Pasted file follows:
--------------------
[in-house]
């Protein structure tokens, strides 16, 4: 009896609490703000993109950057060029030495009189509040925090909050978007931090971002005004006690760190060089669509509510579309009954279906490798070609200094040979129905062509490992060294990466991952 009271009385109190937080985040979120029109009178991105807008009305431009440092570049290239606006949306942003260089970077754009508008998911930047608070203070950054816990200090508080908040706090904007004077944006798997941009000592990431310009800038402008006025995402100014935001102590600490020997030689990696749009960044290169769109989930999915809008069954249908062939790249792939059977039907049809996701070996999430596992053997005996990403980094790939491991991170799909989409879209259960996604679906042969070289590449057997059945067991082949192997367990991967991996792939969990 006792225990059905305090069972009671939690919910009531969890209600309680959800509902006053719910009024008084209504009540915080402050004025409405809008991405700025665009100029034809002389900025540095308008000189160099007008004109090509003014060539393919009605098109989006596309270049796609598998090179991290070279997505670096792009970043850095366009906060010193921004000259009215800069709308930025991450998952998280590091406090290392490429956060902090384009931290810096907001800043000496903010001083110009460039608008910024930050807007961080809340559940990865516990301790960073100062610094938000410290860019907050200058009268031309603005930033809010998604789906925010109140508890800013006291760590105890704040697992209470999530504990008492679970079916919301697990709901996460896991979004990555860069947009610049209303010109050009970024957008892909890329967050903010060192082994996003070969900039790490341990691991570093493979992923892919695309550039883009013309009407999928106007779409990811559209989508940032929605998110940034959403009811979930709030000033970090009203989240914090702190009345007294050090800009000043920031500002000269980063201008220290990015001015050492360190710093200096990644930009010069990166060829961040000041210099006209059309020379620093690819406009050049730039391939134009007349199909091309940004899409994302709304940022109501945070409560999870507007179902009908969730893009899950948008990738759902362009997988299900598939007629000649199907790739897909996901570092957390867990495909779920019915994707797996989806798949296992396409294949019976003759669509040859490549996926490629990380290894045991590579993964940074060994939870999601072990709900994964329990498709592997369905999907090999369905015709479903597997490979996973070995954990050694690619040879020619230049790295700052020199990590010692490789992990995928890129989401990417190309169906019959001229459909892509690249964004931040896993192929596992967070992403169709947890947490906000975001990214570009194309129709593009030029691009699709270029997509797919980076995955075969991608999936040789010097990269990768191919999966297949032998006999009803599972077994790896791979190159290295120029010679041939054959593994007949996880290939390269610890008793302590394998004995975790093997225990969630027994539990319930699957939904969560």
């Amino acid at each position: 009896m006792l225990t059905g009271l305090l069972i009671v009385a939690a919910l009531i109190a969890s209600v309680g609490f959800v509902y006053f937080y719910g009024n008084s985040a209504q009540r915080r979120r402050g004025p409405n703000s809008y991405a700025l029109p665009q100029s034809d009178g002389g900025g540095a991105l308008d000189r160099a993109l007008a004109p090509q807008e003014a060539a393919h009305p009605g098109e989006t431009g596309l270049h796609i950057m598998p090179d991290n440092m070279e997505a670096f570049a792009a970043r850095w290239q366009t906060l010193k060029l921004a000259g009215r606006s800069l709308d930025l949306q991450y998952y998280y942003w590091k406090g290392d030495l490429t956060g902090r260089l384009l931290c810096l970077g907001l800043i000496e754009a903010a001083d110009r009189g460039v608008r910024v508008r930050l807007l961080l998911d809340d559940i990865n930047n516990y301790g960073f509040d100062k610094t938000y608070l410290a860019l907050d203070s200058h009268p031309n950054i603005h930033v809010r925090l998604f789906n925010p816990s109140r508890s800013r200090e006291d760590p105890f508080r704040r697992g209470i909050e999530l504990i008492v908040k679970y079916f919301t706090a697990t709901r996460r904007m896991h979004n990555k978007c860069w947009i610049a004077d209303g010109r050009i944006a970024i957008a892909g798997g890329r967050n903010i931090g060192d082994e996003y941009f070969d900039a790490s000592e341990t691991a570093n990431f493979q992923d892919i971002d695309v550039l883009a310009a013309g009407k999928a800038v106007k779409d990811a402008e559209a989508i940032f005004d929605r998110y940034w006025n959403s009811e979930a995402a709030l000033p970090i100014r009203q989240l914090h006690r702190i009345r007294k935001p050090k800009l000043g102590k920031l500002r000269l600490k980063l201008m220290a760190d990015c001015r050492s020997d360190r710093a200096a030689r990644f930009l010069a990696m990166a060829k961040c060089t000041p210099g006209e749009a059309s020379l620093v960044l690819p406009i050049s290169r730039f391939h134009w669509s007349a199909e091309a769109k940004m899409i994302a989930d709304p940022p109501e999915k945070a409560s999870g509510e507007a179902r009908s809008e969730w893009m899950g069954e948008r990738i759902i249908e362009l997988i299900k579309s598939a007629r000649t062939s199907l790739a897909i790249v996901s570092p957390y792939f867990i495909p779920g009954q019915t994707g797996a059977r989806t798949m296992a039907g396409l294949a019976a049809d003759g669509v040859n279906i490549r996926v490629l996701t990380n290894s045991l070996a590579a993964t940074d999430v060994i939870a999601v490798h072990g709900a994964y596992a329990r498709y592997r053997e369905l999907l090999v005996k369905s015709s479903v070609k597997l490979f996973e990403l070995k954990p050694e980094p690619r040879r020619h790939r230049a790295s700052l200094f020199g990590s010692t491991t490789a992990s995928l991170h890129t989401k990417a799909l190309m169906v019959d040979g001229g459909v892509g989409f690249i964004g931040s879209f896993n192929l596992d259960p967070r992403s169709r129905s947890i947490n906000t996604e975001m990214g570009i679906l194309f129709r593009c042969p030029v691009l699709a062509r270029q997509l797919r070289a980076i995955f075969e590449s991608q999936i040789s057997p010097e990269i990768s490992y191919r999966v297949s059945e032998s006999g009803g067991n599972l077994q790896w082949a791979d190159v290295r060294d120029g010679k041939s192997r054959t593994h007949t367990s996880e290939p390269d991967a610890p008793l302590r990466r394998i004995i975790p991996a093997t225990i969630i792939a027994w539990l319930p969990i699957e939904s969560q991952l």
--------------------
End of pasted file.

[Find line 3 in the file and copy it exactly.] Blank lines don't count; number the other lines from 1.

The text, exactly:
């Amino acid at each position: 009896m006792l225990t059905g009271l305090l069972i009671v009385a939690a919910l009531i109190a969890s209600v309680g609490f959800v509902y006053f937080y719910g009024n008084s985040a209504q009540r915080r979120r402050g004025p409405n703000s809008y991405a700025l029109p665009q100029s034809d009178g002389g900025g540095a991105l308008d000189r160099a993109l007008a004109p090509q807008e003014a060539a393919h009305p009605g098109e989006t431009g596309l270049h796609i950057m598998p090179d991290n440092m070279e997505a670096f570049a792009a970043r850095w290239q366009t906060l010193k060029l921004a000259g009215r606006s800069l709308d930025l949306q991450y998952y998280y942003w590091k406090g290392d030495l490429t956060g902090r260089l384009l931290c810096l970077g907001l800043i000496e754009a903010a001083d110009r009189g460039v608008r910024v508008r930050l807007l961080l998911d809340d559940i990865n930047n516990y301790g960073f509040d100062k610094t938000y608070l410290a860019l907050d203070s200058h009268p031309n950054i603005h930033v809010r925090l998604f789906n925010p816990s109140r508890s800013r200090e006291d760590p105890f508080r704040r697992g209470i909050e999530l504990i008492v908040k679970y079916f919301t706090a697990t709901r996460r904007m896991h979004n990555k978007c860069w947009i610049a004077d209303g010109r050009i944006a970024i957008a892909g798997g890329r967050n903010i931090g060192d082994e996003y941009f070969d900039a790490s000592e341990t691991a570093n990431f493979q992923d892919i971002d695309v550039l883009a310009a013309g009407k999928a800038v106007k779409d990811a402008e559209a989508i940032f005004d929605r998110y940034w006025n959403s009811e979930a995402a709030l000033p970090i100014r009203q989240l914090h006690r702190i009345r007294k935001p050090k800009l000043g102590k920031l500002r000269l600490k980063l201008m220290a760190d990015c001015r050492s020997d360190r710093a200096a030689r990644f930009l010069a990696m990166a060829k961040c060089t000041p210099g006209e749009a059309s020379l620093v960044l690819p406009i050049s290169r730039f391939h134009w669509s007349a199909e091309a769109k940004m899409i994302a989930d709304p940022p109501e999915k945070a409560s999870g509510e507007a179902r009908s809008e969730w893009m899950g069954e948008r990738i759902i249908e362009l997988i299900k579309s598939a007629r000649t062939s199907l790739a897909i790249v996901s570092p957390y792939f867990i495909p779920g009954q019915t994707g797996a059977r989806t798949m296992a039907g396409l294949a019976a049809d003759g669509v040859n279906i490549r996926v490629l996701t990380n290894s045991l070996a590579a993964t940074d999430v060994i939870a999601v490798h072990g709900a994964y596992a329990r498709y592997r053997e369905l999907l090999v005996k369905s015709s479903v070609k597997l490979f996973e990403l070995k954990p050694e980094p690619r040879r020619h790939r230049a790295s700052l200094f020199g990590s010692t491991t490789a992990s995928l991170h890129t989401k990417a799909l190309m169906v019959d040979g001229g459909v892509g989409f690249i964004g931040s879209f896993n192929l596992d259960p967070r992403s169709r129905s947890i947490n906000t996604e975001m990214g570009i679906l194309f129709r593009c042969p030029v691009l699709a062509r270029q997509l797919r070289a980076i995955f075969e590449s991608q999936i040789s057997p010097e990269i990768s490992y191919r999966v297949s059945e032998s006999g009803g067991n599972l077994q790896w082949a791979d190159v290295r060294d120029g010679k041939s192997r054959t593994h007949t367990s996880e290939p390269d991967a610890p008793l302590r990466r394998i004995i975790p991996a093997t225990i969630i792939a027994w539990l319930p969990i699957e939904s969560q991952l």